|| 要旨トップ | 本企画の概要 |||日本生態学会第57回全国大会 (2010年3月，東京) 講演要旨|
The canopies in tropical rainforests harbor species-rich arboreal ant assemblages. However, few studies have examined how these arboreal ants affect the web of interspecific interactions among organisms there. This study examined effects of a typical arboreal ant species, Crematogaster difformis, which forms myrmecophytic symbiosis with epiphytic ferns, on the activities of insect herbivores on canopy trees and on the growth of lianas clinging to canopy trees, by conducting field observations and experiments.
Herbivory damage on new leaves on branches from which any of C. difformis were excluded experimentally was significantly higher than that on new leaves on control branches where the ants formed their territories. Lianas that were experimentally placed inside the territories of C. difformis in the canopy were attacked and removed by the ant workers. For the emergent tree species from which nest of C. difformis had been recorded, the rate at which at least one liana reached the crown of an emergent tree was significantly lower on emergent trees with either of the ferns than on those without any of the ferns.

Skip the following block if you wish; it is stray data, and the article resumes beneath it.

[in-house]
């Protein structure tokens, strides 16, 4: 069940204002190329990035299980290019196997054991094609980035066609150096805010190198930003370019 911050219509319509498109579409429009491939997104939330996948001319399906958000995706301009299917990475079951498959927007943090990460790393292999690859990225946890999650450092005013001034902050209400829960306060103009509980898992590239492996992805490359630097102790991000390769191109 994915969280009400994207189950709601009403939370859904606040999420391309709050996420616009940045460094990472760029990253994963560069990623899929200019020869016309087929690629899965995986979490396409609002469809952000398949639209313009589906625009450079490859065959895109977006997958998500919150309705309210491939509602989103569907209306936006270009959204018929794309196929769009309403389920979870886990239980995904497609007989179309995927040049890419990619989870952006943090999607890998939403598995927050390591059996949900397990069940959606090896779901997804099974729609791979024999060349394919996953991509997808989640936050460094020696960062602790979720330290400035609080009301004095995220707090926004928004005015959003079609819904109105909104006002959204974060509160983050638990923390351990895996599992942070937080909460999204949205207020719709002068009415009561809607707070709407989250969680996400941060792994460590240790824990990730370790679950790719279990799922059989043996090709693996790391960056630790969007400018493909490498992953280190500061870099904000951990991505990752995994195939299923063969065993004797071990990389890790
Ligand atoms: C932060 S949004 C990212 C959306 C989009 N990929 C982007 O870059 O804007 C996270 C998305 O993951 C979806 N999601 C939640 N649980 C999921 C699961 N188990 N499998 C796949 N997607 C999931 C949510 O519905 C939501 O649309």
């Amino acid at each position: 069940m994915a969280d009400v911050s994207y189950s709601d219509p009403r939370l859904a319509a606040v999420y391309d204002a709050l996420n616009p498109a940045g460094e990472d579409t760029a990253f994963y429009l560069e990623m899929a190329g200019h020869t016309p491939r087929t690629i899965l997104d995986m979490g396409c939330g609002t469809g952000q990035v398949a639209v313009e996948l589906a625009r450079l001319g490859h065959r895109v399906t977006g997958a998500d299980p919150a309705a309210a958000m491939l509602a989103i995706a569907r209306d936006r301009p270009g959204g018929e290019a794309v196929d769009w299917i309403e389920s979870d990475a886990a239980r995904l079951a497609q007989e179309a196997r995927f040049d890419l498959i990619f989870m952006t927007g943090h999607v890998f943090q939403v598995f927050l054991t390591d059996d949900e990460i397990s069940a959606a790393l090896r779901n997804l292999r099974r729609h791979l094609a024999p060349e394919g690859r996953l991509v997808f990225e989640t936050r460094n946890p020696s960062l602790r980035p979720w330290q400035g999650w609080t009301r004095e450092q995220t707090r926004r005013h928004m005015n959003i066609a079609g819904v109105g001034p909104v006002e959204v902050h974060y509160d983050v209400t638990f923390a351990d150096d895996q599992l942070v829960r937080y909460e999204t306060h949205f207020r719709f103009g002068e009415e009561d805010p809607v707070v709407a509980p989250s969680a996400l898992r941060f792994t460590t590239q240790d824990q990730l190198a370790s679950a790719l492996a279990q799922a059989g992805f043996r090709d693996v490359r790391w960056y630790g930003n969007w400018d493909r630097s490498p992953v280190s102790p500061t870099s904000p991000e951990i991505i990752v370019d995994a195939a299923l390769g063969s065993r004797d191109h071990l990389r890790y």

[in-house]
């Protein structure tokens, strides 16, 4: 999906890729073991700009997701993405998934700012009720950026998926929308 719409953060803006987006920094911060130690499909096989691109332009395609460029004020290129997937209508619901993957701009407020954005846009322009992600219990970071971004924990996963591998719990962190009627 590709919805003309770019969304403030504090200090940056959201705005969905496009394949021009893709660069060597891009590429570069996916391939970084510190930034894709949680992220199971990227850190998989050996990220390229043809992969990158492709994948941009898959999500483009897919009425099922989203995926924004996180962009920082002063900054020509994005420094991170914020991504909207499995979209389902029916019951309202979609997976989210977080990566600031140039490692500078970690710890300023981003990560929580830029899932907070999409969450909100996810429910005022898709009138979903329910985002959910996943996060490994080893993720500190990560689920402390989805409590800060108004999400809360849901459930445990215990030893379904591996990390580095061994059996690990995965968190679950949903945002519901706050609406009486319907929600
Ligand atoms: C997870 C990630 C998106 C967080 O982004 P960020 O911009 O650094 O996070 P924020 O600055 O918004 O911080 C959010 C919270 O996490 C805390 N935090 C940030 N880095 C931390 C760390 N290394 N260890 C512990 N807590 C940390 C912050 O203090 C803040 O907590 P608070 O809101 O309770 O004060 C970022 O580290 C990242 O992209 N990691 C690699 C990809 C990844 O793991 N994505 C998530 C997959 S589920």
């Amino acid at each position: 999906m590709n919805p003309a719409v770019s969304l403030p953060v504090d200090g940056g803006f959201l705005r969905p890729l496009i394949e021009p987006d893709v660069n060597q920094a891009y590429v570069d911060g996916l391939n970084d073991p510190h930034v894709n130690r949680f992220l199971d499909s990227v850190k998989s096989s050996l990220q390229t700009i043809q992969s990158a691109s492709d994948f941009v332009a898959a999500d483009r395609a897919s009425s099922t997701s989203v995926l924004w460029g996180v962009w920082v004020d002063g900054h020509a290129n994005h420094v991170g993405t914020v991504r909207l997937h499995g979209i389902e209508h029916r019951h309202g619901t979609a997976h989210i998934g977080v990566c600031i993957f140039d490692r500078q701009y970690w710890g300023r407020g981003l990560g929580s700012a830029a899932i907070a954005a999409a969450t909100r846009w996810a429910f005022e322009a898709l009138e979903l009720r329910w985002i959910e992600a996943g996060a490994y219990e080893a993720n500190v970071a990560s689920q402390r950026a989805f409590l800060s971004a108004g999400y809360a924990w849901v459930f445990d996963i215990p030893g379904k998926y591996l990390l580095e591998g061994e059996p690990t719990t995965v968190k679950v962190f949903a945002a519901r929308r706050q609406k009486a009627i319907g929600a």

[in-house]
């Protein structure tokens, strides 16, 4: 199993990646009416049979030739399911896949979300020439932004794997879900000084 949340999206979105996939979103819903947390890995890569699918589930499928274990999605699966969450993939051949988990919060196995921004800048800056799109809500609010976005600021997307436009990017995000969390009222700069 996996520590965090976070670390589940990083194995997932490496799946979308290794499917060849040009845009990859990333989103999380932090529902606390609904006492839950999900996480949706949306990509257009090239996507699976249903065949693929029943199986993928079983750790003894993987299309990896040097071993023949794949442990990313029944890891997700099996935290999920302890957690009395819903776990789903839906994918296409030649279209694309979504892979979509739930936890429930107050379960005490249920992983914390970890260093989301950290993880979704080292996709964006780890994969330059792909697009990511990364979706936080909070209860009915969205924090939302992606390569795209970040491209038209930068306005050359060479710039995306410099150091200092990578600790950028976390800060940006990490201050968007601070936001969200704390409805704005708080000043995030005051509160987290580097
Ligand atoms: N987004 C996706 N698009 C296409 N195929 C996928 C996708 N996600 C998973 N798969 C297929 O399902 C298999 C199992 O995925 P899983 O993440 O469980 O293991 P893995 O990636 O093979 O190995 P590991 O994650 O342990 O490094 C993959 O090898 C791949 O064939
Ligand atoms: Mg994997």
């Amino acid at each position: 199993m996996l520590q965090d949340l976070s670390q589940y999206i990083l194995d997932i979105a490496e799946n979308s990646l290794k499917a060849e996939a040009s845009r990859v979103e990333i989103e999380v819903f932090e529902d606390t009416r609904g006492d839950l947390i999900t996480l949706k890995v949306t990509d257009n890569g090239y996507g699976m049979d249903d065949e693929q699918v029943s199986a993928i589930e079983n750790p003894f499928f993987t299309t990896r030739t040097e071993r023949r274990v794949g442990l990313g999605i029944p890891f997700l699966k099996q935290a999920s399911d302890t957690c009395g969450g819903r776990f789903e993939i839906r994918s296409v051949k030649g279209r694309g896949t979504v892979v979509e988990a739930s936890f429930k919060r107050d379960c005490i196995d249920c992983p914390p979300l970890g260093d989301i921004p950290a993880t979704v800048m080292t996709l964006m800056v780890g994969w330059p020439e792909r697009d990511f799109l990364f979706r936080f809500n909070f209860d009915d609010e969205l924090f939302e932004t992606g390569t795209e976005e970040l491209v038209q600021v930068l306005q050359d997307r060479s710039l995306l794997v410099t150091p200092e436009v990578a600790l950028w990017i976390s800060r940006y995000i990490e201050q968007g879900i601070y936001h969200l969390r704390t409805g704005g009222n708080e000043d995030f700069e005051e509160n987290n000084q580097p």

These results suggest that C. difformis greatly regulates both the herbivory damage and the growth of lianas clinging to the crowns on several species of emergent tree.